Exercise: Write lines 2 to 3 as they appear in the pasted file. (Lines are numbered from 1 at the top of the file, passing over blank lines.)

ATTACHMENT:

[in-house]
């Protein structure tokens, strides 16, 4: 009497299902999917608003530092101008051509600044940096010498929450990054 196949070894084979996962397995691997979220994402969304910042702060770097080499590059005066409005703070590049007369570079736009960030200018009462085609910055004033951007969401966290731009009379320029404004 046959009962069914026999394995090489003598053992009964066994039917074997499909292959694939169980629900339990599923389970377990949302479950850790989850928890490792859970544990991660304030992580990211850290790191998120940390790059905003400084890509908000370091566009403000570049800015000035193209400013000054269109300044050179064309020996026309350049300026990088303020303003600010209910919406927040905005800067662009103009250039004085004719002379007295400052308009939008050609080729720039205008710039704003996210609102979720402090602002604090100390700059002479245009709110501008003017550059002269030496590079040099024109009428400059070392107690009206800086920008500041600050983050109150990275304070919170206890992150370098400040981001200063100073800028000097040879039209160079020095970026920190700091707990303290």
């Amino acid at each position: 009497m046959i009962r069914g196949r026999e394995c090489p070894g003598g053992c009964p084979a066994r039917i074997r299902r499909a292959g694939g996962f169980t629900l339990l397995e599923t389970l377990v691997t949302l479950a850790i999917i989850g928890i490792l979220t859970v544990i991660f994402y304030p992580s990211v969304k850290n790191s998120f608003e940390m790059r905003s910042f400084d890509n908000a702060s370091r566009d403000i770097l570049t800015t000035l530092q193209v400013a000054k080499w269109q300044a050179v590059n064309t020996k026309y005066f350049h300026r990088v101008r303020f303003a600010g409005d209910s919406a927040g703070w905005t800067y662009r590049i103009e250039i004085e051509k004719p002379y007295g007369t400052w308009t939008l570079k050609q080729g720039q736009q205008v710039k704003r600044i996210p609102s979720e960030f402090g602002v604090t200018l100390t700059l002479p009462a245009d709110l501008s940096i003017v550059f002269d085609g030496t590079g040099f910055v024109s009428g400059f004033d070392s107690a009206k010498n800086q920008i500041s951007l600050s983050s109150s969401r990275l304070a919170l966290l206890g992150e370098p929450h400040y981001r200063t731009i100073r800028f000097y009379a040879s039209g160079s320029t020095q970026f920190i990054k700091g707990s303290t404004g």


């Protein structure tokens, strides 16, 4: 009497299902999917608003530092101008051509600044940096010498929450990054 196949070894084979996962397995691997979220994402969304910042702060770097080499590059005066409005703070590049007369570079736009960030200018009462085609910055004033951007969401966290731009009379320029404004 046959009962069914026999394995090489003598053992009964066994039917074997499909292959694939169980629900339990599923389970377990949302479950850790989850928890490792859970544990991660304030992580990211850290790191998120940390790059905003400084890509908000370091566009403000570049800015000035193209400013000054269109300044050179064309020996026309350049300026990088303020303003600010209910919406927040905005800067662009103009250039004085004719002379007295400052308009939008050609080729720039205008710039704003996210609102979720402090602002604090100390700059002479245009709110501008003017550059002269030496590079040099024109009428400059070392107690009206800086920008500041600050983050109150990275304070919170206890992150370098400040981001200063100073800028000097040879039209160079020095970026920190700091707990303290």
């Amino acid at each position: 009497m046959i009962r069914g196949r026999e394995c090489p070894g003598g053992c009964p084979a066994r039917i074997r299902r499909a292959g694939g996962f169980t629900l339990l397995e599923t389970l377990v691997t949302l479950a850790i999917i989850g928890i490792l979220t859970v544990i991660f994402y304030p992580s990211v969304k850290n790191s998120f608003e940390m790059r905003s910042f400084d890509n908000a702060s370091r566009d403000i770097l570049t800015t000035l530092q193209v400013a000054k080499w269109q300044a050179v590059n064309t020996k026309y005066f350049h300026r990088v101008r303020f303003a600010g409005d209910s919406a927040g703070w905005t800067y662009r590049i103009e250039i004085e051509k004719p002379y007295g007369t400052w308009t939008l570079k050609q080729g720039q736009q205008v710039k704003r600044i996210p609102s979720e960030f402090g602002v604090t200018l100390t700059l002479p009462a245009d709110l501008s940096i003017v550059f002269d085609g030496t590079g040099f910055v024109s009428g400059f004033d070392s107690a009206k010498n800086q920008i500041s951007l600050s983050s109150s969401r990275l304070a919170l966290l206890g992150e370098p929450h400040y981001r200063t731009i100073r800028f000097y009379a040879s039209g160079s320029t020095q970026f920190i990054k700091g707990s303290t404004g």